Sometime back Eoghan Moody wrote:
"Does anyone know the etymology of 'Macha' the goddess? what her name means
and/or where she came from? I figured that this would be the place to ask."
At 10:46 PM 01-06-1999 -0700, Dennis wrote:
>Since Macha is firmly established as a proper name (there's even a
>Saint Macha, feast day Feb. 6th), and given the importance of the
>war goddess Macha, I'm reluctant to just dismiss the native tradition
>which explains the placenames in terms of this proper name.
In Everyman's Dictionary of Non-Classical Mythology...
"Macha. In Celtic myth a war goddess whose name meant 'Battle',
who was subordinate to Morrigu. She was one of the wives of Nuda
and was killed in the final battle between the Fomors and the Tuatha de
She was one of the great mother goddesses, as her name occurs in
connection with places all over Ireland, and she was patroness of a festival
held at the beginning of August."
In 'The Celts' by Aedeen Cremin...
"The three Machas.
The *great ritual sites* were named after the goddesses.
Ruling families sought to associate themselves with them, occasionally
through the device of a ritual marriage, even in the Christian period.
The stories were adjusted over time to suit various dynastic claims,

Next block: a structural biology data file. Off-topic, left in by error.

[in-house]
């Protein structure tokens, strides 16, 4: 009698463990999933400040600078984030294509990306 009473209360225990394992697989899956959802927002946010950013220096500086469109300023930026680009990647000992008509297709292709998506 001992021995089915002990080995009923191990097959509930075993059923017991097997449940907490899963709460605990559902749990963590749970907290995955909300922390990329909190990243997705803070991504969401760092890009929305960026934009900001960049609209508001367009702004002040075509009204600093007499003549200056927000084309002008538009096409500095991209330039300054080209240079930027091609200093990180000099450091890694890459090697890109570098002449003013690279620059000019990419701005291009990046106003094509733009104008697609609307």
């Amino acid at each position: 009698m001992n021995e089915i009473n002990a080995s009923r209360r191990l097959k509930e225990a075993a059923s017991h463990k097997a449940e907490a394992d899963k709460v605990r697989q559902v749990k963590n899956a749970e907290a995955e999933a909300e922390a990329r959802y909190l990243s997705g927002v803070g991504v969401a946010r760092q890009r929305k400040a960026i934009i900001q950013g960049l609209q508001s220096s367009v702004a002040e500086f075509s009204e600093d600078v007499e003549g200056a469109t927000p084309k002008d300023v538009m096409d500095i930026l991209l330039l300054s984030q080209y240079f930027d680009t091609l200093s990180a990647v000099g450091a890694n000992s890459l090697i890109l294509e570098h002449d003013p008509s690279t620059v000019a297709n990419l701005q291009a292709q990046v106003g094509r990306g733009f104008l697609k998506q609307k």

so that there are many variations on one theme; but we can take the
story of the three Machas as an example.
...'The first Macha was the wife of Nemed who settled Ireland before the
Tuatha de (Danann) and had cleared the forests to make twelve
plains fit for grazing.
He gave one to Macha, that it might bear her name. <<<<
She died there.
Macha the Red was the only child of King Aed, who reigned jointly
with his two brothers, each one ruling for seven years in turn.
When Aed died, leaving his share to Macha, his brothers refused to
let a women rule them, but Macha defeated them in battles
and ruled for seven years. At the end of this time,
one of her two uncles died leaving five sons,
who now claimed the kingship. But she defeated them too in battle,
then married her remaining uncle,
making him the chief of her army.
She then disguised herself as a leper and went into the forest where
her five cousins had taken refuge. The first led her away and tried
to rape her, but she overcame him, tied him up and returned to the
others. Each in turn took her to the forest and each in turn was
overcome. Then she took them back with ther to the plain of Macha
and forced them to build the royal site of Macha.
The third Macha was a beautiful woman of the otherworld
who came one day into the house of a rich widower named Crunnchu.
She never spoke but tidied the house, cooked food, then went to his bed.
When King Conor held his annual horse race,
Crunnchu boasted his wife could outrun the king's horses.
Macha pleaded that she was about to give birth but Conor insisted that
she run. She won the race, but died at its end,
while giving birth to twins (Emain),
whence the name Emain Macha.
As she died, she Conor and his descendants'
The three stories intersect to show that Emain Macha is a royal place
and the last one explains why it was destroyed.
But they also show the diversity of roles the Celtic goddess might play:
Macha is beautiful, a good housekeeper and concerned mother,
but she is also a great and cunning warrior"
Is the above stuff substantially correct?
Does Macha really mean 'Battle' or is the
battle connotation only
in connection to the stories?